Tuesday, August 30, 2011
Illuminum White Gardenia Petals aka Kate Middleton's Tabula Rasa
In a world full of perfume compositions dedicated to the concept of the sacred, Illuminum White Gardenia Petals tells a different story of what spiritual purity means in olfactory speak compared to many that came before it: Caron Parfum Sacré with its "soulful" (perhaps historically meaningful to its perfumer) interpretation of the Roman Catholic mass, for instance, or the heady cistus labdanum burnt as incense offering as part of the ancient art of kōdō. Illuminum is an independent line of fragrances by Michael Boadi whose other line of fragrances, Boadicea the Victorious, was made famous by Mrs. Obama (PINK MANHATTAN reviewed one of her 3 favorite fragrances, Boadicea the Victorious Delicate, on August 02, 2009). What makes Illuminum White Gardenia Petals special enough to have been chosen as Kate Middleton's royal wedding day perfume? The answer came to me the moment I breathed in the scent of White Gardenia Petals: English (or common) bluebell.
To me, Illuminum White Gardenia Petals doesn't have enough white floral sweetness, nor coconutty goodness, to properly call it a white floral perfume in a tropical sense, although if you could smell through the thick veil of laundry detergentesque musk, you can find these notes. They are subversive and only meant to imply, hint at, the truth of the matter; to most people, I believe the overall impression is that of the most ubiquitous musk scent, feather light and soapy clean, as comforting as browsing through a drugstore makeup aisle, so reminiscent of women doing "wifely duties" such as cooking and cleaning, it can be found along the Bible Belt in such places as Kroger, nestled along the cash register, humbly packaged as "Rain". And what is rain but a mess of filth? It's best not to overthink the implication of having women wear scents that teach them to remain small and humble, never to build self-esteem but rather to be grateful to wear dirt as a reminder of their secondary status.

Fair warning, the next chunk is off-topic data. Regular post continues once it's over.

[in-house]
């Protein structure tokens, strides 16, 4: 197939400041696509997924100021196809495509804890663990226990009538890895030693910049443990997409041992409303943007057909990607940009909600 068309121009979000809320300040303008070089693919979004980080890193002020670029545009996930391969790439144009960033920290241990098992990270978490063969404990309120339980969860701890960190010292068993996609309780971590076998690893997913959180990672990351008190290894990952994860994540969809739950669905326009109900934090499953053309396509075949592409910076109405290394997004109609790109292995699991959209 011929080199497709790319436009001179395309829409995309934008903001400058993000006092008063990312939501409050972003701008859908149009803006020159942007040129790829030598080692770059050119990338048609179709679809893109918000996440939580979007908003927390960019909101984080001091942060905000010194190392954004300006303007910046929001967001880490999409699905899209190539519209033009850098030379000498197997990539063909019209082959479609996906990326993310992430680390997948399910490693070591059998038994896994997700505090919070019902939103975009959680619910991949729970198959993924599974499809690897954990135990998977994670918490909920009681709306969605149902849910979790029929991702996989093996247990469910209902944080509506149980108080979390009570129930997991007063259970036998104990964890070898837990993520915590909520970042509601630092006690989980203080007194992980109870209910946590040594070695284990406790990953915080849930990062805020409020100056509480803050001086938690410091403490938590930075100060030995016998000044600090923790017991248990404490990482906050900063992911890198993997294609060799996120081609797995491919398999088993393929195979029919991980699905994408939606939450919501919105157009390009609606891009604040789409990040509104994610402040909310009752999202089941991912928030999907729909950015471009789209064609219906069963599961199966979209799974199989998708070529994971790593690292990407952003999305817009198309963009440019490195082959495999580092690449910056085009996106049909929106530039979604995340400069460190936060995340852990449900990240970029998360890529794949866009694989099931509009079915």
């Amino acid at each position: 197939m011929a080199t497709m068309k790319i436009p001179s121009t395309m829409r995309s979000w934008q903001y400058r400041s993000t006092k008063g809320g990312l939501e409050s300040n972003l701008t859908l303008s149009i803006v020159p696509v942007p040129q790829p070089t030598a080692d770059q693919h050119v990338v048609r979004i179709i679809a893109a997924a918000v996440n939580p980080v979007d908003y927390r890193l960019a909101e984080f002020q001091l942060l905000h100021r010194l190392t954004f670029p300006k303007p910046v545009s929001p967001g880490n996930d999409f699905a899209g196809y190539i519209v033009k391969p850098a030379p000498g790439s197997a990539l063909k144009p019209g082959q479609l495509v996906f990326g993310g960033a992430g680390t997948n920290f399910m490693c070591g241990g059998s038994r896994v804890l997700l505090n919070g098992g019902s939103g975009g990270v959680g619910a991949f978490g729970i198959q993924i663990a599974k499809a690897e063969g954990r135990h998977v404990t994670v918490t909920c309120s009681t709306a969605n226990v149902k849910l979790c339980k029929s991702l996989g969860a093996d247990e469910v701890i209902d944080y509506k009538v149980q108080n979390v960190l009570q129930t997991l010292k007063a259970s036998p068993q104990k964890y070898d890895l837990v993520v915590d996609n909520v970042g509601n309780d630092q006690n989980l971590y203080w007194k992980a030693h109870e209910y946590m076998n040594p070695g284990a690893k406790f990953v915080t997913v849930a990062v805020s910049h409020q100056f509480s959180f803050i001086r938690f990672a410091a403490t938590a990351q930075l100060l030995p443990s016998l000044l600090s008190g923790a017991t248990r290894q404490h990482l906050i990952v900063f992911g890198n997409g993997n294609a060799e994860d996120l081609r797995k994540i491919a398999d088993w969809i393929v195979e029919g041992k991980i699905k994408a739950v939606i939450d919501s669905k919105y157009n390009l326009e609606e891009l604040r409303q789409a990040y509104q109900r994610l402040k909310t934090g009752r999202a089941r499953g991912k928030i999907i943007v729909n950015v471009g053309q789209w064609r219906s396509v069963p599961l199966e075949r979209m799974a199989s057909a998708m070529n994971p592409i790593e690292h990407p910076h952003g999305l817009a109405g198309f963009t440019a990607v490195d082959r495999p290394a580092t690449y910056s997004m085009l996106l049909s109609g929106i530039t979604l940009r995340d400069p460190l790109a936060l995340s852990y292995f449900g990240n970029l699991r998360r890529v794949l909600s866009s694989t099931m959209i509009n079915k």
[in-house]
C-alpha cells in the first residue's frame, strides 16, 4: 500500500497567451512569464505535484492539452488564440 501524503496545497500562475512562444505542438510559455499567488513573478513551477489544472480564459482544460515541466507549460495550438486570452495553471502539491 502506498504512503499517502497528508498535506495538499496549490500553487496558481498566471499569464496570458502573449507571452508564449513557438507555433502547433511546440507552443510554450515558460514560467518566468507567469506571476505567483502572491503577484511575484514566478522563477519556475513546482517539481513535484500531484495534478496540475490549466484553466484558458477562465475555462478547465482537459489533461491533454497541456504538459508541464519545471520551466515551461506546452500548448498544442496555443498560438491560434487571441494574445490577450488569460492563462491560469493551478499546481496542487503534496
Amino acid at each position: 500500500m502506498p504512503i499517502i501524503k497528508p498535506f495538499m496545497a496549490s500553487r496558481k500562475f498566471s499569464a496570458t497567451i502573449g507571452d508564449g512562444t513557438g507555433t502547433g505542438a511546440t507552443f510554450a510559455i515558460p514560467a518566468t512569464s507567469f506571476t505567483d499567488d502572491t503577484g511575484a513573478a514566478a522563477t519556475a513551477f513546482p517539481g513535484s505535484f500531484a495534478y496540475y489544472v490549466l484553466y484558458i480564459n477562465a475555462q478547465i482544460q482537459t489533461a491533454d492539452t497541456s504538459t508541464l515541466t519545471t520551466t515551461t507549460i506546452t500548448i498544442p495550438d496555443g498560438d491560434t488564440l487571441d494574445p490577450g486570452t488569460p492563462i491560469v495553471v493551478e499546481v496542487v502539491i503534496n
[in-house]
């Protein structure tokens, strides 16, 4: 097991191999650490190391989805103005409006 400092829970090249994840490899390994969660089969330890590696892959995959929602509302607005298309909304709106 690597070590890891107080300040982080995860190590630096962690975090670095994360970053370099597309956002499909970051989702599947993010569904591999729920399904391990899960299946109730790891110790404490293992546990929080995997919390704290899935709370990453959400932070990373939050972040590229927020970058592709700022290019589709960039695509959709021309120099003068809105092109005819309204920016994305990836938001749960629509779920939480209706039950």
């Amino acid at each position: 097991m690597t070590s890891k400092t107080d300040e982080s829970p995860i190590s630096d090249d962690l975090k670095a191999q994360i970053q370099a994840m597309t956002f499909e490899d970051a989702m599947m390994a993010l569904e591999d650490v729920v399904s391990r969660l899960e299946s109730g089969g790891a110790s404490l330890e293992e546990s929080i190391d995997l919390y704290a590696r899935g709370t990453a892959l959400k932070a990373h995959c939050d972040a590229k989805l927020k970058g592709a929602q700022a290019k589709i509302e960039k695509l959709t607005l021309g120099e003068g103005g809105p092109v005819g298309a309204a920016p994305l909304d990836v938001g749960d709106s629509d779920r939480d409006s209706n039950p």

But such an interpretation is not to say Rain, or White Gardenia Petals, are unworthy perfumes to discuss; on the contrary, Kate Middleton had chosen the most perfect fragrance for the occasion because of its Protestant character (also see Protestant Reformation). The soul of Protestantism is tabula rasa, freedom from the restraints of the Old World. Thus, the bride and her pristine sillage bringing to mind one of the most mythical yet "traditionally British" scents, that of the bluebell, sends a clear message of being born again, without the bondage of bloodlines and fate but in spirit alone. It makes sense to me that when I had done some market research for the launching of my own humble (and shall remain so at this point) fragrance creation, that my then-audience in Japan (from my TV / radio days) wrote to me saying they associated America with musk. With high-pitched, ethereal notes of piercing greenery characterizing both the white musk and the bluebell (lily of the valley and lilac/hyacinth, respectively), perhaps these notes are most closely related without having to come from the same genus.